4. Check out the book from the library. Even if you’ve purchased a copy. Tell the librarians how much you enjoyed such and such author. Check out other books by the same author.

5. Not in the library? Most libraries have a way to suggest titles for purchase. I’m fortunate that my library system has a very up-to-date web site. I can go right in and suggest titles. I love it when I get a confirmation email for an approved purchase. I’m also the first in line to check it out! Pretty cool.

6. Write a review on Amazon. The more reviews a book has, the higher it ranks in importance. Don’t ask me to explain more, because that’s all I’ve got. Somehow, reviews help drive the benefits authors receive from Amazon (benefits=promotions=sales=income for authors). Even ONE sentence helps!

7. Tell someone why you like the book. Share your copy. Tell others about your favorite authors. Don’t keep it a secret.

8. Suggest books for book chats, book discussion groups, or book gifts. Give books as gifts. Include book titles on your wish list.

9. Make book giving a tradition in your family or circle of friends. I love to give a new book to my grandchildren each year. Some families (granted, with only one or two children) have a book pile for Christmas Advent, each book individually wrapped. One is opened and read every day leading up to Christmas. This could be a shared advent project for families with more than one child. OR if you are independently wealthy, each child could have his or her own advent stack of books.

10. Send a note to an author. Tell what their books or writing means to you. Give the gift of encouragement. Now that’s a jolly gift!

Extra Gift Idea: Follow authors on your social media platforms. Look for their web sites and follow those. Sign up for newsletters to receive notices of new book releases. Read their blogs. Join discussions by commenting. All efforts will be appreciated.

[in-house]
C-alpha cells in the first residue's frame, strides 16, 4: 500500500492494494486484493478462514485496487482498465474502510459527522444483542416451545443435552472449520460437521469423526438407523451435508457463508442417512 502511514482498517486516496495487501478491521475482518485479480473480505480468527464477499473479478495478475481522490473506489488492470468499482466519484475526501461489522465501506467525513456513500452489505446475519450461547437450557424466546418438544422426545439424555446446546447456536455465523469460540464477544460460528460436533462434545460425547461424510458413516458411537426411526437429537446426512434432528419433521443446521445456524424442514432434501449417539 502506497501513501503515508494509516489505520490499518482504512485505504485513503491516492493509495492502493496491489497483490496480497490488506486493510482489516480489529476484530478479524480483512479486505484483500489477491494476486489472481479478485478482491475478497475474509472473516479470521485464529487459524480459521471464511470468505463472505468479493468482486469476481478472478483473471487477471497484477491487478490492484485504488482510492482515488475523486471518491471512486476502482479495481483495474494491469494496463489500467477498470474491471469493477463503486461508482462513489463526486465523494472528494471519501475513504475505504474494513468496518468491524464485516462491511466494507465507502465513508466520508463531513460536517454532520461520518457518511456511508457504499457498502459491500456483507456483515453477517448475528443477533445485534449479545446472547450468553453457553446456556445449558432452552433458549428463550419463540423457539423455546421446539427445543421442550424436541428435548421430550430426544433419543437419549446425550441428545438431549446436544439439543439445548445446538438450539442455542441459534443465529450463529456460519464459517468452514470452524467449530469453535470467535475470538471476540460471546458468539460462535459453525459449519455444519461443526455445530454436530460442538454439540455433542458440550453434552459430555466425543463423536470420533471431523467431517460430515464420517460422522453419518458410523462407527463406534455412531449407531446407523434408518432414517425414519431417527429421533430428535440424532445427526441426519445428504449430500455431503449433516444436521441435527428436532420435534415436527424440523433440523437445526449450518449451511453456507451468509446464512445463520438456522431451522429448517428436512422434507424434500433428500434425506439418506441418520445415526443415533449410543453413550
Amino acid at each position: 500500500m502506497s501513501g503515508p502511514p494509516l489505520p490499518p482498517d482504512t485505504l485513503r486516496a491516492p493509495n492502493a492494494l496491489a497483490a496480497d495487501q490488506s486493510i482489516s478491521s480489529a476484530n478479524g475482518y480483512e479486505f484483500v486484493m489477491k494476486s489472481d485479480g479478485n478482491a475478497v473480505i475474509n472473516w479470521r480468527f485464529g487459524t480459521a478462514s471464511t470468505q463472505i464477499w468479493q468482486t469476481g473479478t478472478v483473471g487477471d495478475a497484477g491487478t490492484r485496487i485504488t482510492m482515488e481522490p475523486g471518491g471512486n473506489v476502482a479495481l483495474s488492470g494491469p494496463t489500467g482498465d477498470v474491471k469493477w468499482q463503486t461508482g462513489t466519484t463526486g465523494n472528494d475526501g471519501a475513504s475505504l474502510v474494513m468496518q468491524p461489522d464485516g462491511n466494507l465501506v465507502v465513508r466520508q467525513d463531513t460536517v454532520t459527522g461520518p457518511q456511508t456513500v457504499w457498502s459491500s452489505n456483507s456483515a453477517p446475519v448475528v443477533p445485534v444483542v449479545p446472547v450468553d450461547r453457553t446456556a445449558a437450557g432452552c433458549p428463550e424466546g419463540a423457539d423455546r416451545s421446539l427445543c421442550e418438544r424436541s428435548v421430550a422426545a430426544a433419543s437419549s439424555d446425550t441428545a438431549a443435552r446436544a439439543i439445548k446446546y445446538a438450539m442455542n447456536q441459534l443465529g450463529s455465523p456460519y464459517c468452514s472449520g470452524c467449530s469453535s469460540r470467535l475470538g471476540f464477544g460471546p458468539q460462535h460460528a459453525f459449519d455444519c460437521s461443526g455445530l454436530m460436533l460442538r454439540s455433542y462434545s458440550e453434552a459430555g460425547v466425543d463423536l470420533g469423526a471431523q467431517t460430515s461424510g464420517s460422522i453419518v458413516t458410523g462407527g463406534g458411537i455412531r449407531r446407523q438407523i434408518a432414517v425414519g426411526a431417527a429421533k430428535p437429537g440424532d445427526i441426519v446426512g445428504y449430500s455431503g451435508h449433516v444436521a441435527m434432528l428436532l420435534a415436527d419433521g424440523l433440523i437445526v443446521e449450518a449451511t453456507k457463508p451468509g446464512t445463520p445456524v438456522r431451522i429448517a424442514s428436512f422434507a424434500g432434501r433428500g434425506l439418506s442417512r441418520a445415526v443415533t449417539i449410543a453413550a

How about you? Can you think of any other cool gifts to give to writers? Share below in the comments. Thanks! Happy Gift Giving!


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Smashing Pumpkins (2nd Annual)

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The pumpkins were frozen solid, as was our turkey, on Thanksgiving Day. This made for an invigorating hunt for fresh turkey to cook for the main event. It also made for challenging smashing of the pumpkins.

Overall, smashing pumpkins this year was a bust. 😉 Only 2 large carving pumpkins were hollow enough to smash when tossed. One rotten butternut succumbed to smashing by foot. All other squash, regardless of variety, bounced upon re-entry to gravity-meets-earth. Add to this recipe of disappointment, drenching buckets of rain descended on this, the 2nd Annual Smashing Pumpkins event. Rain and icy cold temperatures. Bah-humbug.

Still, there is hope. The next warm day (will there be one before spring?), more attempts will be made to roll, toss, and smash the pumpkin stash. In hopes that next summer, the pumpkin fairy will deliver bounties of new beauties.

Until next Thanksgiving Day, have a wonderful winter, dreaming of sugar pie pumpkins and dancing jack-Ă´-lanterns.

Toasty warm wishes to you!

 


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Book Report: The Three Rules of Everyday Magic by Amanda Rawson Hill

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The Three Rules of Everyday Magic

Written by Amanda Rawson Hill

Boyds Mills Press, An Imprint of Highlights, 2018

 

Believe. Give. Trust.

Those three rules of everyday magic are what give Kate hope over difficult life circumstances. From her Grammy, who is sinking into loss of memory, these rules are passed to Kate to help her deal with a fading best friend,  missing father, and stressful home and school life. Though Kate doesn’t believe in magic, she clings to the three rules to seek help with her struggles.

The Three Rules of Everyday Magic is a well-written, interesting chapter book by Amanda Rawson Hill. I loved the characters, situation, and real-life stresses faced by Kate and her family. Tough issues, like mental illness, memory loss, school, and friendship give this book a current world flavor. The music theme ties the components of the story together in a refreshing and believable way.